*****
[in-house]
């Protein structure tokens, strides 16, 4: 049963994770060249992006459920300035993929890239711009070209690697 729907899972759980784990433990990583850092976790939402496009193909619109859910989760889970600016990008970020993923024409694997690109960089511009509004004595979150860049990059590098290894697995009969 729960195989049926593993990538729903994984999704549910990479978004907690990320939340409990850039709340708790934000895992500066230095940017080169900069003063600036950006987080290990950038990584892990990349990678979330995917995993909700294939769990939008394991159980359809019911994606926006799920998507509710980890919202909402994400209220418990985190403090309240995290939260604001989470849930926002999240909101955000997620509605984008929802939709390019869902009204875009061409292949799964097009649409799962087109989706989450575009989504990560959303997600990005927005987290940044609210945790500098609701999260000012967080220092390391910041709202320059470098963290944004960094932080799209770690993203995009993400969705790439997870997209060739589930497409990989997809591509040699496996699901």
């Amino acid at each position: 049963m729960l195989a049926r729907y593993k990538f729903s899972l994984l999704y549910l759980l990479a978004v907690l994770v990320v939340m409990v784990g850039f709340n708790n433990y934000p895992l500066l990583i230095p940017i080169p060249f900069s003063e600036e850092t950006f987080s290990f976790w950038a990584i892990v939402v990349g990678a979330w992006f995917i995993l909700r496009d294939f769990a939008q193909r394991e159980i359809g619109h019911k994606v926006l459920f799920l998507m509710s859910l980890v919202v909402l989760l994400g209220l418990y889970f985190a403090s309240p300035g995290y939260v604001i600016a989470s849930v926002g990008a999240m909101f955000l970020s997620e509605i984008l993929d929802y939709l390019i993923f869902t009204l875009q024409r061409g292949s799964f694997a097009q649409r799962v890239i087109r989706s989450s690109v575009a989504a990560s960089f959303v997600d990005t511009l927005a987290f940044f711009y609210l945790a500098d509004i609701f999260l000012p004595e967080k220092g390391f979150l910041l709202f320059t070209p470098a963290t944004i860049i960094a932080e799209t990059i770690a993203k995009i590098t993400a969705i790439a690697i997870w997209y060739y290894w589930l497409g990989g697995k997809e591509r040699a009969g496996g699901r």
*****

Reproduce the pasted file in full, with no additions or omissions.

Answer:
[in-house]
């Protein structure tokens, strides 16, 4: 049963994770060249992006459920300035993929890239711009070209690697 729907899972759980784990433990990583850092976790939402496009193909619109859910989760889970600016990008970020993923024409694997690109960089511009509004004595979150860049990059590098290894697995009969 729960195989049926593993990538729903994984999704549910990479978004907690990320939340409990850039709340708790934000895992500066230095940017080169900069003063600036950006987080290990950038990584892990990349990678979330995917995993909700294939769990939008394991159980359809019911994606926006799920998507509710980890919202909402994400209220418990985190403090309240995290939260604001989470849930926002999240909101955000997620509605984008929802939709390019869902009204875009061409292949799964097009649409799962087109989706989450575009989504990560959303997600990005927005987290940044609210945790500098609701999260000012967080220092390391910041709202320059470098963290944004960094932080799209770690993203995009993400969705790439997870997209060739589930497409990989997809591509040699496996699901």
């Amino acid at each position: 049963m729960l195989a049926r729907y593993k990538f729903s899972l994984l999704y549910l759980l990479a978004v907690l994770v990320v939340m409990v784990g850039f709340n708790n433990y934000p895992l500066l990583i230095p940017i080169p060249f900069s003063e600036e850092t950006f987080s290990f976790w950038a990584i892990v939402v990349g990678a979330w992006f995917i995993l909700r496009d294939f769990a939008q193909r394991e159980i359809g619109h019911k994606v926006l459920f799920l998507m509710s859910l980890v919202v909402l989760l994400g209220l418990y889970f985190a403090s309240p300035g995290y939260v604001i600016a989470s849930v926002g990008a999240m909101f955000l970020s997620e509605i984008l993929d929802y939709l390019i993923f869902t009204l875009q024409r061409g292949s799964f694997a097009q649409r799962v890239i087109r989706s989450s690109v575009a989504a990560s960089f959303v997600d990005t511009l927005a987290f940044f711009y609210l945790a500098d509004i609701f999260l000012p004595e967080k220092g390391f979150l910041l709202f320059t070209p470098a963290t944004i860049i960094a932080e799209t990059i770690a993203k995009i590098t993400a969705i790439a690697i997870w997209y060739y290894w589930l497409g990989g697995k997809e591509r040699a009969g496996g699901r």